Okay, again the standard disclaimer of this is YOUR doing, not mine. You break it, you buy it, etc etc...
Illustrates the left directional being "stock" and the right side being the newly modified stock directional. About a 2" difference.
After removing the stock directional from the bike, this is what you will have.
The directional, one nut, and a funky looking 2 holed spacer/washer.
Insert a phillips screwdriver into the hole that the wires run through, find the screw and remove. The screw is quite visable with moderate light.
After removing screw, the "rubber spacer" (undesired portion) is now removable. RETAIN the screw which held the rubber spacer to the blinker, you will use it!!!
The rubber spacer and the nut may be saved to bring the light back to stock conditions if desired.
Okay, perhaps the most challanging portion of this modification is finding a method of which to secure the light and NOT allow it to rotate once attached. What I did was flip the 2 holed washer/spacer so the small hold was toward the rear which allowed me to secure the light using the original screw. I ran the wiring and the bolt you see here through the larger hole.
Okay, about the bolt.
It is a 1 1/2" bolt with 2 nuts and a 1/4" washer. I slid the washer on and secured the washer in place with a nut. I used "loc-tite" on everything to prevent the nuts from vibrating off. The nut that holds the washer in place, acts as a spacer, forcing the washer further into the body of the blinker. The washer itself fits perfect in the "void" within the light and when fastened to the bike, prevents the light from turning.
When fastening to the bike, the first thing to do is run the wiring through the front hole in the bike which now mates up to the large hole in the 2 hole washer (which you reversed, using the small hole to the back. (damn, that's a lot of holes).
From there, run the threaded side of the bolt contraption through the same hole that the wiring is in. LIGHTLY finger tighten a nut on the back side of the bolt (using loc-tite). This should provide adequate support so the light will not rotate, and lightly tightening the nut keeps you from mashing the wiring running through the same hole.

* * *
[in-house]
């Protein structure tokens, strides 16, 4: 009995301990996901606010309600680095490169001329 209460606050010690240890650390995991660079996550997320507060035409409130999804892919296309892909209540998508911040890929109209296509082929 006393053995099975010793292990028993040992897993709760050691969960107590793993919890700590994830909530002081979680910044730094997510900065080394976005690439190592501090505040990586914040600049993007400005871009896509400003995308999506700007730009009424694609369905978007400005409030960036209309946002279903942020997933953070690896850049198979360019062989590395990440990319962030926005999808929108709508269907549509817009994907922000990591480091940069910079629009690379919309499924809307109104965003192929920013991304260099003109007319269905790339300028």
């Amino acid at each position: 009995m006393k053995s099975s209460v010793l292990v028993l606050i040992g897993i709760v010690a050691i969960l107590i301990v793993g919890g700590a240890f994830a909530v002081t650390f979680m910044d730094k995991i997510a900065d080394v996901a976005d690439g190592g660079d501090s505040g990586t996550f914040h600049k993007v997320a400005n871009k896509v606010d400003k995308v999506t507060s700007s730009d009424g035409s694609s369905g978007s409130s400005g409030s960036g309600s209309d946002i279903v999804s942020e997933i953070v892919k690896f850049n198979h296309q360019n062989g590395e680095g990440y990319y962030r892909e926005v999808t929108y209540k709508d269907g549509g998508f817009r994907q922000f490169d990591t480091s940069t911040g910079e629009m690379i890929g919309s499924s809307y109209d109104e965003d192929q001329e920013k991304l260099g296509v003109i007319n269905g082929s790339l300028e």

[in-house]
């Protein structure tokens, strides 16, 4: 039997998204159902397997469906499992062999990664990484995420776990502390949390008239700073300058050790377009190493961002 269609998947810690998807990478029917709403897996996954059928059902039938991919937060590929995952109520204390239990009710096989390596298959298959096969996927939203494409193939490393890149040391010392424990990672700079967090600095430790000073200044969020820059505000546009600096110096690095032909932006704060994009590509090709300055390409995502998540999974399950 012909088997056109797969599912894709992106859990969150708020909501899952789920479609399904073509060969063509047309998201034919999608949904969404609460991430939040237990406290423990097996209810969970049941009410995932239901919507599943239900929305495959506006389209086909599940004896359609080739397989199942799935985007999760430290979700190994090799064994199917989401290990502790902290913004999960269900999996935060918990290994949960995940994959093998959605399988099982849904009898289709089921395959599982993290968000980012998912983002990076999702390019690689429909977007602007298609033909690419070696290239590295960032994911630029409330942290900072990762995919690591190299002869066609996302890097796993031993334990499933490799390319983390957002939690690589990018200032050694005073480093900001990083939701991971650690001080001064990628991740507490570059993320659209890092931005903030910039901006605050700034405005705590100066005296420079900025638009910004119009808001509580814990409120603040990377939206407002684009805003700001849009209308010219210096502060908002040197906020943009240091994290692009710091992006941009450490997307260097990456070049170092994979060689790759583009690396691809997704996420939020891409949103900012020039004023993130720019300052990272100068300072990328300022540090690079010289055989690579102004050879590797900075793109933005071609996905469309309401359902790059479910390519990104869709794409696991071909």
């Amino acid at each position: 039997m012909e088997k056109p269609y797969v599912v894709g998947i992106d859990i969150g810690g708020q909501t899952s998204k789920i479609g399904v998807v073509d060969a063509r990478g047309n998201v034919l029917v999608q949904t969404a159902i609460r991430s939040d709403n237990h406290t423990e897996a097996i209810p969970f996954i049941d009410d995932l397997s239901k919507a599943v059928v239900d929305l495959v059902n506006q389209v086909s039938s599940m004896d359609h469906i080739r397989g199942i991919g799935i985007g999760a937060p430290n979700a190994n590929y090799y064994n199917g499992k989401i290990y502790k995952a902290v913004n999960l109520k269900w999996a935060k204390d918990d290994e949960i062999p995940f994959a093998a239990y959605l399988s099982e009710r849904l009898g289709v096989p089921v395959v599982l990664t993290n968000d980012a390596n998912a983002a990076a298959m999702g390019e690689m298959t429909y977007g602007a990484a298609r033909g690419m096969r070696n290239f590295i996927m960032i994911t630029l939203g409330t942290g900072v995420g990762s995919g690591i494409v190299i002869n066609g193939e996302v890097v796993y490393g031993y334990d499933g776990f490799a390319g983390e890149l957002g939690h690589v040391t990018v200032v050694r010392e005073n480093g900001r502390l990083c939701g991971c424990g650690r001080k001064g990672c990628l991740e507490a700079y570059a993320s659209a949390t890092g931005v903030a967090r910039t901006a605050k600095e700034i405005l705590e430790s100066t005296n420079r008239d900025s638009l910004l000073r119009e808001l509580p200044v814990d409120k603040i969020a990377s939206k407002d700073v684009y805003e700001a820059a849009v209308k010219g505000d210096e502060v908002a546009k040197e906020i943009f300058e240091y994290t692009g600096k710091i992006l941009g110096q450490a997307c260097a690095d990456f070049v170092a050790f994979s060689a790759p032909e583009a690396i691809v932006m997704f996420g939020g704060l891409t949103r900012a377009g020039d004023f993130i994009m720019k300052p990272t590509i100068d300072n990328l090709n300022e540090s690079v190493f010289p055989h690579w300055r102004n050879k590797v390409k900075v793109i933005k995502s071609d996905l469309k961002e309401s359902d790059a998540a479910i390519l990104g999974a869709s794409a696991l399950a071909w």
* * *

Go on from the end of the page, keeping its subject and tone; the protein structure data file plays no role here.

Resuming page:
Using the screw that once held the rubber spacer to the blinker, attach the blinker to the bike and you are done!
Poorly illuminated picture of the finished front end.
Nice shot of this mod done on a 98 XX courtesy of Igor Blauw
Comments of this Modification from Mark Livingood
Turn Signal Bob: As advertised, the rubber extension came off quite easily. As for remounting the turn signal housings without the OEM bolts, I elected to salvage the two bolts previously used to hold the license plate light assembly to the fender and "made them one with the turn signals". After taping off the exterior portions of the turn signal housing & the threads of the bolt, I set the flair headed bolts into the rear cavity of the turn signal housings (centered so they would line up with the rubber stalk's bolt hole in the fender), then filled the housings with the freshly mixed epoxy. You need to hold everything steady for about a minute, after which the epoxy's catalyts kick-in and instantly "cook-it" into a semi-solid state. After about an hour it's pretty well hardened. Merely remove the tape and then trim the epoxy so that it is flush with the mounting surface of the turn signal housing and you're ready to install it. Wire runs though the big hole -- same as stock -- and then similar to your installation the original set-screw (along with a rubber faucet washer & metal washer that prevent it from "going down the hole") are screwed back into the signal housing along side of the wires. The "new" mounting bolt is fastened with it's original nut from the license plate assembly. Viola -- another OEM looking installation.